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Consumerism is an undeniable part of the modern world. In today’s day and age, having the latest gadget or the hippest clothing style is not just seen as a necessity but a status symbol. This is especially evident in the fashion industry, where the style of fast fashion pioneered by stores such as Zara and H&M have propagated multi-billion dollar profits. Despite the great business plans pioneered by these companies, the harmful effects of consumerism have had a particularly troubling impact on the supply chain during the pandemic.


Fashion and Consumerism

Before analyzing the effects of consumerism on the supply chain, it is first necessary to examine consumerism through the lens of the fashion industry. As previously noted, clothing companies such as H&M have made profits of over $20 billion by pioneering the idea of fast fashion. 


Fast fashion allows for companies to quickly turn out new styles of clothing, getting them from textile factories to malls in a matter of months. Part of the appeal of this style is that consumers are encouraged to regularly buy new articles of clothing and then discard old ones after only wearing them a few times. The relatively low cost of these types of items helps this business plan. Consumers are further encouraged to buy new products as companies often tout them as “limited time only,” giving the appearance of greater exclusivity to specific items.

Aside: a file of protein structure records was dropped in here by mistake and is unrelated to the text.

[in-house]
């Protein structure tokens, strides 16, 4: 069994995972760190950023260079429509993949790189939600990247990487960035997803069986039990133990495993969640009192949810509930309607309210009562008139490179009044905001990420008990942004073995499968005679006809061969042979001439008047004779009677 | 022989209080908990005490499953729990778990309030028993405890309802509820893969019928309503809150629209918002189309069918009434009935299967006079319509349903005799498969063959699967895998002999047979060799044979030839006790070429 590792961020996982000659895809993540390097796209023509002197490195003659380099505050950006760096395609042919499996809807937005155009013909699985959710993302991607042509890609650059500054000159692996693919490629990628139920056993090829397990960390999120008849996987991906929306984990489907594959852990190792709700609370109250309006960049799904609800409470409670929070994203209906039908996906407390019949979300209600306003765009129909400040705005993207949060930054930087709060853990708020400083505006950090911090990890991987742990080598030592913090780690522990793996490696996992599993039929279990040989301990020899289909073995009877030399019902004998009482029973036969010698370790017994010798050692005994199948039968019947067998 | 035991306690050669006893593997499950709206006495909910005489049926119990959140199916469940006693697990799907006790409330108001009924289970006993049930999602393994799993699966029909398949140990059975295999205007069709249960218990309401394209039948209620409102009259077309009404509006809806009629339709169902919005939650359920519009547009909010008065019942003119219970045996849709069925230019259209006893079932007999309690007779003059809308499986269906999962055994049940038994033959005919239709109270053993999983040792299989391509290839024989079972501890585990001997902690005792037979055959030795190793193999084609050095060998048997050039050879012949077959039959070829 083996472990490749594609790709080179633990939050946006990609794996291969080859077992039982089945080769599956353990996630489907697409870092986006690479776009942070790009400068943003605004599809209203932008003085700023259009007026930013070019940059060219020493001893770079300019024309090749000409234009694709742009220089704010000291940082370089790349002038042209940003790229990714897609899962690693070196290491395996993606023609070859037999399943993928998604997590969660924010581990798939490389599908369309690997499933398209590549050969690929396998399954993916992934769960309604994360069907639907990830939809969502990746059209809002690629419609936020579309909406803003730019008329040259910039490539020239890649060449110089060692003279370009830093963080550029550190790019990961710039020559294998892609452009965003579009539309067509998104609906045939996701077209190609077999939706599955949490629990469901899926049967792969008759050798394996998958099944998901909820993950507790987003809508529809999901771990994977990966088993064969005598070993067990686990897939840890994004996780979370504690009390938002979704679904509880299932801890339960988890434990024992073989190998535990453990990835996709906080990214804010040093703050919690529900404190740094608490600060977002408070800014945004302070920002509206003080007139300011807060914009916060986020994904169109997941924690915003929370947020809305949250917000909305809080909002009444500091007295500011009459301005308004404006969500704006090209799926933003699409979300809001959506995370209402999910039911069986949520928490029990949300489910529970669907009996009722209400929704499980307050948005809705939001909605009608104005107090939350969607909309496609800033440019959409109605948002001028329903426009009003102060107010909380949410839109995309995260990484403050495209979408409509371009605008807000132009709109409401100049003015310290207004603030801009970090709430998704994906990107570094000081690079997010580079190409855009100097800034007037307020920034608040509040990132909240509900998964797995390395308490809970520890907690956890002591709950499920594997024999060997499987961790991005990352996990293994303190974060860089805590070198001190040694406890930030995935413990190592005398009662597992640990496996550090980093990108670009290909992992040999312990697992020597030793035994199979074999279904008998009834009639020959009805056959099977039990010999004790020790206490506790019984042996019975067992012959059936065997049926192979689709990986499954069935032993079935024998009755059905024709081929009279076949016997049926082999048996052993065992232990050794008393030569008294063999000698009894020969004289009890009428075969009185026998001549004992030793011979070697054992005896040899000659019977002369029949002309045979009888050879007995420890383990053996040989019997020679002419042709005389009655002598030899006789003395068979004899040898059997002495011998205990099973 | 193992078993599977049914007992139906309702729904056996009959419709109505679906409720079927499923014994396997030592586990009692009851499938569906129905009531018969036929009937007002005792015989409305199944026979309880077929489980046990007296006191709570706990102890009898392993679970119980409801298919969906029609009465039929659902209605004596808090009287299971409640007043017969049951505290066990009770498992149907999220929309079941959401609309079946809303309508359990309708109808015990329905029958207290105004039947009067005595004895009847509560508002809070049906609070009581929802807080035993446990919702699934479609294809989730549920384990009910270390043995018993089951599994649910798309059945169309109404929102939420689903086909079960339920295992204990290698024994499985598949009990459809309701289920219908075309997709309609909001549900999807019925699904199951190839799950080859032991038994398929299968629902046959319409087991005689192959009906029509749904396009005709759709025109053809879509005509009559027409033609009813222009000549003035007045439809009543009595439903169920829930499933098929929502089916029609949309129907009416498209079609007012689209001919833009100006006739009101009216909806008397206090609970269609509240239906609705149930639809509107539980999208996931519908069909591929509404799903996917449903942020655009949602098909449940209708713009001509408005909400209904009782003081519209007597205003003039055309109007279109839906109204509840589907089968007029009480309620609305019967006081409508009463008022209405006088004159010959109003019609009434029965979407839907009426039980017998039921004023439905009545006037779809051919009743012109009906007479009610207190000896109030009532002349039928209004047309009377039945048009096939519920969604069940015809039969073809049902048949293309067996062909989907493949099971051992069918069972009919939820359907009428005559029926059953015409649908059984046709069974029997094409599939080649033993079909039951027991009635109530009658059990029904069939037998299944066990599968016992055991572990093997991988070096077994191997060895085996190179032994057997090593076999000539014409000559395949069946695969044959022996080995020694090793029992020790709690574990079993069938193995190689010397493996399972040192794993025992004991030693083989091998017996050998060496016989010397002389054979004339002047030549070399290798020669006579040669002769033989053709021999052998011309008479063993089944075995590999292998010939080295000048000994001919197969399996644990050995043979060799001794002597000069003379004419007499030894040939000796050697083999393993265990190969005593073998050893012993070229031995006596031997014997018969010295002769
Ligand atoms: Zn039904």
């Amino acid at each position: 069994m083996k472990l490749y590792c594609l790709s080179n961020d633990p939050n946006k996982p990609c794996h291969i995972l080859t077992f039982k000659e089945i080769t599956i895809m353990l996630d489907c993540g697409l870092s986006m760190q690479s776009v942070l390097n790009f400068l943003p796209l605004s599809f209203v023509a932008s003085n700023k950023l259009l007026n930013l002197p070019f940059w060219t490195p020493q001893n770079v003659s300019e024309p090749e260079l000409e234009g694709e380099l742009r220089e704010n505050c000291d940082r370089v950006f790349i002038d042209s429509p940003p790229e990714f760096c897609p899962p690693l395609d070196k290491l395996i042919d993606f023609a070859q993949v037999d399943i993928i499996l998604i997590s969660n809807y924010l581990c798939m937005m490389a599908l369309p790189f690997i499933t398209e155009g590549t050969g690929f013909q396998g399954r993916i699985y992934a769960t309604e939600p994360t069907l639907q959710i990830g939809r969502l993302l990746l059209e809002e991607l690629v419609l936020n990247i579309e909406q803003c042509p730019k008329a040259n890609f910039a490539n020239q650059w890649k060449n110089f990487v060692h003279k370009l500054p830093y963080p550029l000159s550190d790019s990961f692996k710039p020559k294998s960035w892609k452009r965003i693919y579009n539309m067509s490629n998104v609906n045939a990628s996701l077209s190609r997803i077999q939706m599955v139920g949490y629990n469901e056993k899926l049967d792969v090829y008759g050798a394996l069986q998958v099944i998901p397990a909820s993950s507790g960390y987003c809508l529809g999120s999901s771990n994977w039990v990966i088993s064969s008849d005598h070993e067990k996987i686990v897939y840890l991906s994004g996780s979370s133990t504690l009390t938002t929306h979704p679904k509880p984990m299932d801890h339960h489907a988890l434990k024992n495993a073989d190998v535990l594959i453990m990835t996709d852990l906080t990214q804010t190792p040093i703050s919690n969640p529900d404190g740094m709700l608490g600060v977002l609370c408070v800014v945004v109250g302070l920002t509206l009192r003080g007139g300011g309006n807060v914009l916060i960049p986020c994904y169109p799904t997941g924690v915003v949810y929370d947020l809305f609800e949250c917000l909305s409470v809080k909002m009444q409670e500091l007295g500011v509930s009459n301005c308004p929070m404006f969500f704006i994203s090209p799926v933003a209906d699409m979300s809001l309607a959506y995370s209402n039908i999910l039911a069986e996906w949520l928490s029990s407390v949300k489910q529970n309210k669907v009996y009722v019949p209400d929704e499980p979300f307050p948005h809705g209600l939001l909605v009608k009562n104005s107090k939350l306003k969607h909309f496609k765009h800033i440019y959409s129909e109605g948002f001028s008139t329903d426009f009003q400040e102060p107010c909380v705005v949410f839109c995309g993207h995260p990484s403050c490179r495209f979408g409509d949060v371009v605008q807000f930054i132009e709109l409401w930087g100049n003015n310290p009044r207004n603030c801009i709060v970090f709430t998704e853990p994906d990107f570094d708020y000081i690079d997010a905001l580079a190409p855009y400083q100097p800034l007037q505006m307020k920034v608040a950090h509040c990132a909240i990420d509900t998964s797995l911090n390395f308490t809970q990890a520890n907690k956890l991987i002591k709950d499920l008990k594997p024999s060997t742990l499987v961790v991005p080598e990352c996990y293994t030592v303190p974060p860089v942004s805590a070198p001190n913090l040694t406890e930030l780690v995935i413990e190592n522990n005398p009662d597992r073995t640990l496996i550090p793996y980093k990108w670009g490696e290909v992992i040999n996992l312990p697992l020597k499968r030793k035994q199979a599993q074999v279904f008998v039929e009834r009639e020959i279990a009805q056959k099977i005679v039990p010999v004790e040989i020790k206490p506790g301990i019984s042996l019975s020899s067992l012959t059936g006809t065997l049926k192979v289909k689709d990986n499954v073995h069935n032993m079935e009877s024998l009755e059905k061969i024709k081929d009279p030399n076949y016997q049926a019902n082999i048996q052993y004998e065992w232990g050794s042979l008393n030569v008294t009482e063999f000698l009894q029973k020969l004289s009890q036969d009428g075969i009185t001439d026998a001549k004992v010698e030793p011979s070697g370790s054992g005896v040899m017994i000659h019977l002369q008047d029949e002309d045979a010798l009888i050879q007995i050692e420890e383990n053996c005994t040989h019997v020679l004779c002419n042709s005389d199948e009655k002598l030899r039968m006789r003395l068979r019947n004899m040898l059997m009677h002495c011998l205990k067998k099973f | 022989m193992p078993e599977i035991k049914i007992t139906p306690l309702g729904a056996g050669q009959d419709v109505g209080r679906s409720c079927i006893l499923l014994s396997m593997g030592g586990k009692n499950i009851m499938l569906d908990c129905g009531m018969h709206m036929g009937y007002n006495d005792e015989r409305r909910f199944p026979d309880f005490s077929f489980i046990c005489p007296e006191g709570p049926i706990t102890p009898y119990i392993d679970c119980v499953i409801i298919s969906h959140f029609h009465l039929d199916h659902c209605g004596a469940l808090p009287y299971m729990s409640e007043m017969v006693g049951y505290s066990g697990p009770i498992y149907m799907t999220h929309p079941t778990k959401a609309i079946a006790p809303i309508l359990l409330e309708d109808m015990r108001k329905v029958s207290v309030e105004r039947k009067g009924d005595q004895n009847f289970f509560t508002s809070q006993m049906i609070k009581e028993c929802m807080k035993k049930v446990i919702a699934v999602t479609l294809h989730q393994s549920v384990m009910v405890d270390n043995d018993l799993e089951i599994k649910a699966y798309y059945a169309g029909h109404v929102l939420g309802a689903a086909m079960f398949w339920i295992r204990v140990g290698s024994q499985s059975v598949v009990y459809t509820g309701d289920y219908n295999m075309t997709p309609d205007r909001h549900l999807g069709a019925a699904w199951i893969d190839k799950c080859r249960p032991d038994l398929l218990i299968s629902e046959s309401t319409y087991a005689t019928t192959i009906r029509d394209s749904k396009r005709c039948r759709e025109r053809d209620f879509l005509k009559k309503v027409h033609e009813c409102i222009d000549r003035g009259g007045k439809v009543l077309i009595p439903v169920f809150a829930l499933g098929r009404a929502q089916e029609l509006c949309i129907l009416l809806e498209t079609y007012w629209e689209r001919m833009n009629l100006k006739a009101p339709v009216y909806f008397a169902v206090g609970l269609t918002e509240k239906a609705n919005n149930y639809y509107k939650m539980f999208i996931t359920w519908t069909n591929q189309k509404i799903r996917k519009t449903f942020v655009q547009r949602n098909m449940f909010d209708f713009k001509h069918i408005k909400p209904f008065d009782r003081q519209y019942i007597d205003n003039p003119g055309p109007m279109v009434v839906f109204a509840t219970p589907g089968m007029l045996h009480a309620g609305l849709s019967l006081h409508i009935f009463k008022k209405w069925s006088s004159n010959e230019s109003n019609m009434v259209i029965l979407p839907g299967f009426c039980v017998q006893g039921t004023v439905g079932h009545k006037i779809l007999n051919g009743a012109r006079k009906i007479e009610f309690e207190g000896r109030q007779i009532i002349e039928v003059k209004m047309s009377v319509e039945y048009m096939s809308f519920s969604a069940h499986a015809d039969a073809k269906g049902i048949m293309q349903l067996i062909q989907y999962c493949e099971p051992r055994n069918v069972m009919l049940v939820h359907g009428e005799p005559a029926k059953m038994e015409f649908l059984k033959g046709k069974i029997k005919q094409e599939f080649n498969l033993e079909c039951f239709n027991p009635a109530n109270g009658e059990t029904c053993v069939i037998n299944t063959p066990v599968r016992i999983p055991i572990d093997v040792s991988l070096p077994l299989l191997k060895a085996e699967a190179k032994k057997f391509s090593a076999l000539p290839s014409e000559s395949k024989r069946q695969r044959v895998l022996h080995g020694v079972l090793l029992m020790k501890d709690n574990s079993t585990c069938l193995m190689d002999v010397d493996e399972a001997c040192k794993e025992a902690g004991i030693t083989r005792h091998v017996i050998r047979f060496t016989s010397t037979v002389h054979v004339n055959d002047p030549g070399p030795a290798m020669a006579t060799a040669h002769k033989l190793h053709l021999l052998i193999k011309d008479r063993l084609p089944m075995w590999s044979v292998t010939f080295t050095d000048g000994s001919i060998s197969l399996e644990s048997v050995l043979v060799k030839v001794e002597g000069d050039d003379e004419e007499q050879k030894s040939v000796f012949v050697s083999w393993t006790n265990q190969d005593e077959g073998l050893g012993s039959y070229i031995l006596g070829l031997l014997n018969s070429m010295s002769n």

Effects on the Supply Chain

The type of consumerism fueled by the fast fashion industry harms the supply chain by creating unsafe working conditions in clothing factories. As consumers demand more and more new products, companies are forced to move their operations to the third world and developing nations, where regulations governing workers’ rights are far less stringent than in the United States or other developed countries. Thus, workers in these nations are often from the most vulnerable sectors of society, who regularly face the peril of negligence and abuse in factories. The pandemic exacerbated these problems, where lack of health protocols has led disease to rampant, further worsening the supply chain problem.


Outside the supply chain, the rampant consumerism of fast fashion is also harmful to the environment. In a study from 2016, it was estimated that people in the United Kingdom threw out an estimated 300,000 tonnes of clothing, leading to more significant problems in landfills.


Consumerism and fast fashion have had measurable effects during the pandemic. Public interest in fast fashion led to increased demand for clothing items, sparking a health crisis in developing nations. This crisis has, in turn, spread to the supply chain, creating higher demand for products and worsening the crisis at ports.


Doaa Dashoush is an experienced businesswoman in the fashion industry. She currently serves as the President and CEO of GFASHION, a global luxury brand currently based in New York City. GFASHION prides themselves on their unique approach to the industry. They don’t follow trends set by others. The Luxury brand focuses on innovative design through their work with the top designers on collections that reflect the company’s craftsmanship.